Ida Susser's second essay considers how New York City's homeless shelter system structures particular gender expectations and family forms in the lives of the poor. Based primarily on ethnographic research, the author argues that the policy of New York City's shelter system recognizes the single mother household as the accepted family form, a form that categorically excludes a criminalized generation of young men from the lives of their families. Despite an occasional tendency to over-generalize complex social and political processes - thus leaving the author open for critique - the essay nonetheless offers a good ethnographic, experience-near considerations of how broader public policies shape the lives of racially and economically marginalized people.
In the last essay of the section, Teresa Caldeira explores the "fortified enclave" as an emerging model of spatial segregation in Sao Paulo, Brazil. Justified by fears of the dangerous poor, these privatized, enclosed, and monitored spaces have come to represents markers of status in a new aesthetic of security and segregation that eventuates in an attack on modern public life. Coupled with a fitting comparison to Los Angeles, Caldeira reveals not only the parallels between the two contexts but how in fact they are linked within a global flow of culture, a flow intriguingly embodied by Joel Garreau's (author of Edge City) participation in the promotion of Paulista "edge cities." While a thorough comparative analysis is difficult in such a brief space, the author does well not to overstep her aims and provides a good comparative vehicle for better understanding the process of spatial segregation in Sao Paulo.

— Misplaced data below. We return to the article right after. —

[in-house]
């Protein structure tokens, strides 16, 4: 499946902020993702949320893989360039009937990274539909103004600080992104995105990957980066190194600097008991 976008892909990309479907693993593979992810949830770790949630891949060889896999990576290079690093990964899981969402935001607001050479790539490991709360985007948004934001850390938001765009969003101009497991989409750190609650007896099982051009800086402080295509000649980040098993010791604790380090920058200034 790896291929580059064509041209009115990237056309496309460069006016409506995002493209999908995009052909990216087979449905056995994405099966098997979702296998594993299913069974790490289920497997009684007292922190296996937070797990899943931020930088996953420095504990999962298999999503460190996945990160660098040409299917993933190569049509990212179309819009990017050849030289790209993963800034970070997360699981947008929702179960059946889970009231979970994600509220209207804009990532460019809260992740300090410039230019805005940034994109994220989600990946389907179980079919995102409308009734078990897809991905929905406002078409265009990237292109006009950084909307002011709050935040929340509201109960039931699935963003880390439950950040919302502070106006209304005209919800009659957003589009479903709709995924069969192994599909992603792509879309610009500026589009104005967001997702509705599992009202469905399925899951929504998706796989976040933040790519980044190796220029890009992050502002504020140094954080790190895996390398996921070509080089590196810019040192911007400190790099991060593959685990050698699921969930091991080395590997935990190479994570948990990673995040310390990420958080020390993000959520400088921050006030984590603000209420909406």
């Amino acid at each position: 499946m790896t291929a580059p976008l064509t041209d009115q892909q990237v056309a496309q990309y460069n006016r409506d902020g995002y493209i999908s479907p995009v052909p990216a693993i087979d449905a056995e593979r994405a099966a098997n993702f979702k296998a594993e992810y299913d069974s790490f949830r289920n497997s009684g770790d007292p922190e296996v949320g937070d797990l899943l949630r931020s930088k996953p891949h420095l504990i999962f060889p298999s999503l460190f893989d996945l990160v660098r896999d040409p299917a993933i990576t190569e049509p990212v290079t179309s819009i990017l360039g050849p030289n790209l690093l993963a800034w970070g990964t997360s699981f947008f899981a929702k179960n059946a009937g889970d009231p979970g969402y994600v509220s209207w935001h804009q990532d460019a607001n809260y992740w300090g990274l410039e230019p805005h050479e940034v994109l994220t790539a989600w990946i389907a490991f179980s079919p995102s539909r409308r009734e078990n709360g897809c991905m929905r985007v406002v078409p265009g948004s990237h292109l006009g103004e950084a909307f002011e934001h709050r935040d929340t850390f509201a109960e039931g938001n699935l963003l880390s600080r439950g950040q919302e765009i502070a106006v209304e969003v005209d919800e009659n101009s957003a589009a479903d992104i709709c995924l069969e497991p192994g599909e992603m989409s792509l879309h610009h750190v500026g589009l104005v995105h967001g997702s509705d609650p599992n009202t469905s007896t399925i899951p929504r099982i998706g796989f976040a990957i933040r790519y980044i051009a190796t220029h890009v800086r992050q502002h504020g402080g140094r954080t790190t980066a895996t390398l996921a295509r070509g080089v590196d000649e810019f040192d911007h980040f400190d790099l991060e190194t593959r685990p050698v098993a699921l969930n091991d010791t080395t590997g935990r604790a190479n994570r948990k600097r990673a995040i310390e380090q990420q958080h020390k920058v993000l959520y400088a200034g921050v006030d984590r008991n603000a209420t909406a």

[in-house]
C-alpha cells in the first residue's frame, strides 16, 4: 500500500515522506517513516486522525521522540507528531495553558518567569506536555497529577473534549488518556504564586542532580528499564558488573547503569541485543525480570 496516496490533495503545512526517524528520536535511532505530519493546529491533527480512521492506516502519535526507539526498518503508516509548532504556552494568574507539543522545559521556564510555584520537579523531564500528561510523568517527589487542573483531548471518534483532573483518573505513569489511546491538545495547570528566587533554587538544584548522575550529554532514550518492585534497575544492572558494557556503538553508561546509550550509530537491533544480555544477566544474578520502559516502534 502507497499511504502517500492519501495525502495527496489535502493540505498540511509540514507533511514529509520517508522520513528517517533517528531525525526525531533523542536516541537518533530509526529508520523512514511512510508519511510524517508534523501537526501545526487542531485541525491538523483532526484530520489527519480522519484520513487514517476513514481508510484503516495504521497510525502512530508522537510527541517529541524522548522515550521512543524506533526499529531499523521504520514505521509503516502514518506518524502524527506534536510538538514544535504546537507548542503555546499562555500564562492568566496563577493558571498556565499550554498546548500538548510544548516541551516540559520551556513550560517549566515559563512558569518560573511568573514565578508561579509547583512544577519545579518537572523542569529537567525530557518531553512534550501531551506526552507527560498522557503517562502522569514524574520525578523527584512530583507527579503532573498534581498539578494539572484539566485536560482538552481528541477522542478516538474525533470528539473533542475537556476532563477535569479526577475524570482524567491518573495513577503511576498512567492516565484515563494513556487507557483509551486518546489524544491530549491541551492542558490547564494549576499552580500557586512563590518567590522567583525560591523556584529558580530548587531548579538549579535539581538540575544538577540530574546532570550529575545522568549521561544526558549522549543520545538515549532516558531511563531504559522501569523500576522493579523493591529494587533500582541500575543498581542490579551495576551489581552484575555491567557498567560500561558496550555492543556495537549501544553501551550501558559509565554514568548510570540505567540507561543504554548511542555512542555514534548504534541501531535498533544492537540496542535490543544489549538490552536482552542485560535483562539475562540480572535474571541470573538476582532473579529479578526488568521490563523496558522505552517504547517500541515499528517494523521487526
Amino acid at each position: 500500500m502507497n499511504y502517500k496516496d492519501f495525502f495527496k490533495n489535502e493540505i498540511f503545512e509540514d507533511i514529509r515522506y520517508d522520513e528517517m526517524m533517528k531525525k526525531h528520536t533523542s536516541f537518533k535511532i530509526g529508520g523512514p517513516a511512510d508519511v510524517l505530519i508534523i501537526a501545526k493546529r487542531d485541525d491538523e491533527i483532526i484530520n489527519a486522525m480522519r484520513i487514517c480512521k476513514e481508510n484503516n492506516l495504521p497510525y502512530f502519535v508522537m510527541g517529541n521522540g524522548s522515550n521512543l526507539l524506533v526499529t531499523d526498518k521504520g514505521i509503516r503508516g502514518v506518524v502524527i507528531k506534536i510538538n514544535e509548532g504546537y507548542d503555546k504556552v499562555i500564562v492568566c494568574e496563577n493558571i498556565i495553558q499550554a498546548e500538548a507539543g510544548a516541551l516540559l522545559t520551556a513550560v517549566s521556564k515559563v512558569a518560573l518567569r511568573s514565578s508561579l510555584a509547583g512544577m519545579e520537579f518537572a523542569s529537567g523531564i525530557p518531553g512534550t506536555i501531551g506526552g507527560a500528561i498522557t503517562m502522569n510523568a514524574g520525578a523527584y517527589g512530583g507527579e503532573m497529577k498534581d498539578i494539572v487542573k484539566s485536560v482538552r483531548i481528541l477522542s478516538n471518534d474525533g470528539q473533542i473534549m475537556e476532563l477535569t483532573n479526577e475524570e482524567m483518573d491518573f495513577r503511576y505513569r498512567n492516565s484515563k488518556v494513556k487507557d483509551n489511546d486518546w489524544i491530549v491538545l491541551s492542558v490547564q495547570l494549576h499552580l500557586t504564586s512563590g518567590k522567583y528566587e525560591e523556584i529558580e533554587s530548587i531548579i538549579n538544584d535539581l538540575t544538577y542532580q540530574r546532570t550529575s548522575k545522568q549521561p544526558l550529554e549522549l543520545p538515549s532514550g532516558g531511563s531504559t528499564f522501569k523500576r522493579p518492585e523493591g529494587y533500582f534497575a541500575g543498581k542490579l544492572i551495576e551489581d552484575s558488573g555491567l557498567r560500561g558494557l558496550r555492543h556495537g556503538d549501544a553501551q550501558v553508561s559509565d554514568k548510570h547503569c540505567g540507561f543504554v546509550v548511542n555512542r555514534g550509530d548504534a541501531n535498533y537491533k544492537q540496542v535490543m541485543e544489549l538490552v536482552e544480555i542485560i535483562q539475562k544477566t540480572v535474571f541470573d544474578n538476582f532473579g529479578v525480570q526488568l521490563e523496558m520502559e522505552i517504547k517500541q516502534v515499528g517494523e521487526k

Emphasizing concepts of contestation and resistance within the production and meaning of built environments, the second section takes up the image of the contested city. The first essay, authored by the editor, considers the social production and social construction of two very different plazas in San Jose, Costa Rica, giving particular emphasis to the dialogic relationship between the circumstances of production of public space and people's experience of it. Drawing on the concept of "spatializing culture" - locating social relations and social practice in space - she illuminates how people attempt to resolve larger conflicts (e.g., globalization, tourism, loss of cultural identity) through the contestation of design, form, meaning, and use of the plaza. As perhaps one of the most developed essays of the volume, Low's chapter provides a useful example of how an ethnographically grounded anthropological approach would work in the study of urban space.
The next essay of the section, Robert Rotenberg's discussion of the politics of gardening in Vienna, similarly examines the spatialization of culture and how the "garden of discovery" (gardens allowed to return to their "natural" state) become enmeshed in struggles over the meaning and structure of urban landscapes. Based on earlier research that found landscape as a powerful language for asserting ideologically based models of community life, he describes how widely shared values of a discourse, namely ecological gardening, problematically intersect with the social production of "gardens of discovery" in Vienna. Well-grounded in ethnographic data, this essay provides an illuminating mean of understanding the relationship between power and space not from the perspective of those in power (e.g. city planners) but from residents' contested image of community life and landscape.